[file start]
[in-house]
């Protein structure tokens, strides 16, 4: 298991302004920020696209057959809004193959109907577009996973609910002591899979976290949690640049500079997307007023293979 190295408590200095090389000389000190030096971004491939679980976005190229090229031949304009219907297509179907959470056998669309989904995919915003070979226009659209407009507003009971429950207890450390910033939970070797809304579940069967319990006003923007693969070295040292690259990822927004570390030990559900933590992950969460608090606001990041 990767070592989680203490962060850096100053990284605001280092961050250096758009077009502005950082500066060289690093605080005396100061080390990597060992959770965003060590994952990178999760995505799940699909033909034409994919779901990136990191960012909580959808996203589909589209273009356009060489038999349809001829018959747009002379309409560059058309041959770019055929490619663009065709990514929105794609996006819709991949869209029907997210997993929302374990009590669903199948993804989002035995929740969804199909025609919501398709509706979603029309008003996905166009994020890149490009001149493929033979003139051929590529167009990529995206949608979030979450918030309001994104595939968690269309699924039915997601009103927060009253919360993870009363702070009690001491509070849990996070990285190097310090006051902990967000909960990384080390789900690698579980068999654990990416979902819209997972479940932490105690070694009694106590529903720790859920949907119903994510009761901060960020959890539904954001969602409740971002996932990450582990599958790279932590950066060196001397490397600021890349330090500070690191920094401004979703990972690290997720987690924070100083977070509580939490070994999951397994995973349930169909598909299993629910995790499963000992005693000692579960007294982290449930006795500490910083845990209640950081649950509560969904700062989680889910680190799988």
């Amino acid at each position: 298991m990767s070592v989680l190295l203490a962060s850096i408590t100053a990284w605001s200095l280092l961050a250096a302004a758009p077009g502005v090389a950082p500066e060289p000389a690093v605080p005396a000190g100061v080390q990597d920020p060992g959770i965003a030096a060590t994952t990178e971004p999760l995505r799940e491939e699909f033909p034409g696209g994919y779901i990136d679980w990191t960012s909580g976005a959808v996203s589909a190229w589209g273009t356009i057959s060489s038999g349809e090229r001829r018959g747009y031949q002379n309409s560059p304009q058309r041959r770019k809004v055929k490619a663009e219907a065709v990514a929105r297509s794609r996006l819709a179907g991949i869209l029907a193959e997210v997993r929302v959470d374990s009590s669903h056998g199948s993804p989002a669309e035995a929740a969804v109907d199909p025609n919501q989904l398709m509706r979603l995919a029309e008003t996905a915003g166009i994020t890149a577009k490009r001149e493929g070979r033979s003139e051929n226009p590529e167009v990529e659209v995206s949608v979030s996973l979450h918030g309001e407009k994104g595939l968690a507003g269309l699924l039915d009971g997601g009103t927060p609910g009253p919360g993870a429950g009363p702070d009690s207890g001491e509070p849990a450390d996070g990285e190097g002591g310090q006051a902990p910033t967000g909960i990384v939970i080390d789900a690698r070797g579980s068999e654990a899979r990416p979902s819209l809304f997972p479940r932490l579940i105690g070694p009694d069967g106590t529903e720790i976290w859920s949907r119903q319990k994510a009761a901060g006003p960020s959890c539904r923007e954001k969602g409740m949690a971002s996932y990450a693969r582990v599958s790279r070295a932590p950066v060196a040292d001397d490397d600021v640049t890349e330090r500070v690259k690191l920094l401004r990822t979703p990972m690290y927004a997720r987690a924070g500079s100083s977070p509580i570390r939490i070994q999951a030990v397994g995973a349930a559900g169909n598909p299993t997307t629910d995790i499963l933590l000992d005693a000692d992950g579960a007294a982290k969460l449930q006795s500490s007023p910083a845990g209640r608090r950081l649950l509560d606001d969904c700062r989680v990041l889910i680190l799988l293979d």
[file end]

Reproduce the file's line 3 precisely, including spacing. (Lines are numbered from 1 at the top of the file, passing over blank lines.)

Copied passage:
């Amino acid at each position: 298991m990767s070592v989680l190295l203490a962060s850096i408590t100053a990284w605001s200095l280092l961050a250096a302004a758009p077009g502005v090389a950082p500066e060289p000389a690093v605080p005396a000190g100061v080390q990597d920020p060992g959770i965003a030096a060590t994952t990178e971004p999760l995505r799940e491939e699909f033909p034409g696209g994919y779901i990136d679980w990191t960012s909580g976005a959808v996203s589909a190229w589209g273009t356009i057959s060489s038999g349809e090229r001829r018959g747009y031949q002379n309409s560059p304009q058309r041959r770019k809004v055929k490619a663009e219907a065709v990514a929105r297509s794609r996006l819709a179907g991949i869209l029907a193959e997210v997993r929302v959470d374990s009590s669903h056998g199948s993804p989002a669309e035995a929740a969804v109907d199909p025609n919501q989904l398709m509706r979603l995919a029309e008003t996905a915003g166009i994020t890149a577009k490009r001149e493929g070979r033979s003139e051929n226009p590529e167009v990529e659209v995206s949608v979030s996973l979450h918030g309001e407009k994104g595939l968690a507003g269309l699924l039915d009971g997601g009103t927060p609910g009253p919360g993870a429950g009363p702070d009690s207890g001491e509070p849990a450390d996070g990285e190097g002591g310090q006051a902990p910033t967000g909960i990384v939970i080390d789900a690698r070797g579980s068999e654990a899979r990416p979902s819209l809304f997972p479940r932490l579940i105690g070694p009694d069967g106590t529903e720790i976290w859920s949907r119903q319990k994510a009761a901060g006003p960020s959890c539904r923007e954001k969602g409740m949690a971002s996932y990450a693969r582990v599958s790279r070295a932590p950066v060196a040292d001397d490397d600021v640049t890349e330090r500070v690259k690191l920094l401004r990822t979703p990972m690290y927004a997720r987690a924070g500079s100083s977070p509580i570390r939490i070994q999951a030990v397994g995973a349930a559900g169909n598909p299993t997307t629910d995790i499963l933590l000992d005693a000692d992950g579960a007294a982290k969460l449930q006795s500490s007023p910083a845990g209640r608090r950081l649950l509560d606001d969904c700062r989680v990041l889910i680190l799988l293979d």